It says a lot that all of the members of the ELF had abandoned arson on their own– before they were caught– because they ended up having moral problems with it and doubted it’s long term effectiveness.

  • One thing that has been interesting as we have released the film is how much overlap there is with the issues currently being debated in the occupy movement. When the film came out this summer, people saw it as a historical film. Reviewers and audiences thought it was quaint that ten years ago there had been an activist movement in America. And then a few months later– wham, the OWS movement started. Police responded with pepperspray– just like they had in the 90s– and an argument began within the activist community of what kinds of tactics are appropriate. The film has been screened by Occupy Oakland and other places and is hopefully giving some structure to the arguments, as people discuss what actions are effective, what are ethical, and what are the potential legal consequences of different tactics.

    The film has also been a cautionary tale to government, because there are some responses to activism that radicalize people and push them out of the democratic process (like pepperspraying people engaged in non-violent civil disobedience) and other responses that bring people into the democratic argument.

    There’s a lot we can learn by looking back at the lessons of just a few years ago.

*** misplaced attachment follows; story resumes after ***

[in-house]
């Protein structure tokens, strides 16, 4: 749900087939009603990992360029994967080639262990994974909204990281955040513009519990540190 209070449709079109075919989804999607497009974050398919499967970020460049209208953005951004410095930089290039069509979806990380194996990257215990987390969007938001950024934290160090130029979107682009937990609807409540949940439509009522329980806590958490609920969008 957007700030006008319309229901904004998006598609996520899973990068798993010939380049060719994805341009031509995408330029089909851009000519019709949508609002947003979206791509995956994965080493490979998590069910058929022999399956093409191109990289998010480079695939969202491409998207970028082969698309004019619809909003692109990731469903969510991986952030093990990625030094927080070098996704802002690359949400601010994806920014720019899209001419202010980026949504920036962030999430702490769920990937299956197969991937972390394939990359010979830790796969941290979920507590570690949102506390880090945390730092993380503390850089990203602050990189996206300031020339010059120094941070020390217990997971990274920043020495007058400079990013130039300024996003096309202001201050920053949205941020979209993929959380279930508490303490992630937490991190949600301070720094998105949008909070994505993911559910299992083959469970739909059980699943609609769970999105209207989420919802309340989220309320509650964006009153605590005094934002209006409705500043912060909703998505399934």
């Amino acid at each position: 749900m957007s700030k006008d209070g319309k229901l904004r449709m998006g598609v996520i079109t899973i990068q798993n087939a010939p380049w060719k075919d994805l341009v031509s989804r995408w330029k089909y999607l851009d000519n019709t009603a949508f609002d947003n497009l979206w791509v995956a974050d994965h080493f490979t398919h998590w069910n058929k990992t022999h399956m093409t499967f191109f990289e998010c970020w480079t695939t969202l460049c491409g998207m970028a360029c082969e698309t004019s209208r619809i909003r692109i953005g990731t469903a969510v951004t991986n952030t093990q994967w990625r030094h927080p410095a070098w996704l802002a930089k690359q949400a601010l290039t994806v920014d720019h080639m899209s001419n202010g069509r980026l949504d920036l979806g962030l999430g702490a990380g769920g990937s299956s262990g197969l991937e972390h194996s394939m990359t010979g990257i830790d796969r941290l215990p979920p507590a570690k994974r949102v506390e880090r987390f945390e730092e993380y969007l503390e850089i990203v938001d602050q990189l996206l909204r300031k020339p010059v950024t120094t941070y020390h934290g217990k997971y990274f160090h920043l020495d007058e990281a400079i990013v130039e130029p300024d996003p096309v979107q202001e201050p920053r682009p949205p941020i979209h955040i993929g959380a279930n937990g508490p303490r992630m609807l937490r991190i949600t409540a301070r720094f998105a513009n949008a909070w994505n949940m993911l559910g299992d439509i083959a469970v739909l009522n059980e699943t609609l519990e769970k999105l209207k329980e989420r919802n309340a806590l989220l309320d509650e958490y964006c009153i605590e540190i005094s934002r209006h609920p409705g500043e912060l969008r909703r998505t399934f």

• Right. One of the things that really surprised us was how nuanced people’s views were. It’s a really polarized issue with a lot of emotions on both sides and we expected that the interviews would be people screaming at each other. But instead we discovered that almost everyone who had thought a lot about these issues and had spent a lot of time in this world, had very complex feelings about the fires and the issues they raised. And this was whether they were members of the ELF or the people who spent years trying to catch them.

  • Thanks Gregg. If people haven’t seen it yet, there are some upcoming screenings, and DVDs available, and it’s also on Netflix and itunes.

    Our website is http://www.IfaTreeFallsFilm.com, and there’s a place to find out about the screenings there. And, of course, there’s also a FB page that’s pretty active.

  • There are people — probably the police captain in the film qualifies– who feel that “terrorist” is a word that creates more heat than light. It generates a lot of emotion but doesn’t really clarify things– and in some cases, it clouds issues.

  • Right- that’s a big question of the film– how do we define terrorism? No one has ever been hurt in an ELF arson and they consider that a very important distinction between them and, say, Al Qaeda. They see themselves as the Boston Tea Party– symbolic property destruction. But the people whose businesses were attacked felt terrorized and to them, that’s the essence of terrorism. But it’s a tricky question. The police captain who worked for years trying to catch these guys said, “one man’s terrorist is another man’s freedom fighter” and he thinks it makes more sense to just put that label aside and instead focus on crime or non-crime.

  • This story really dropped in our laps– we were not planning to make a film about Daniel or the ELF but he was arrested out of my wife’s office (she was running a domestic violence organization) and he seemed like such an unlikely person to have these fires in his past. He had grown up in Queens, was the son of a NY cop, and was a business major in college. So we wanted to figure out what had happened and spend the next few years doing that.

  • Hi everyone! Looking forward to talking with you about the film/s and the issues they raise.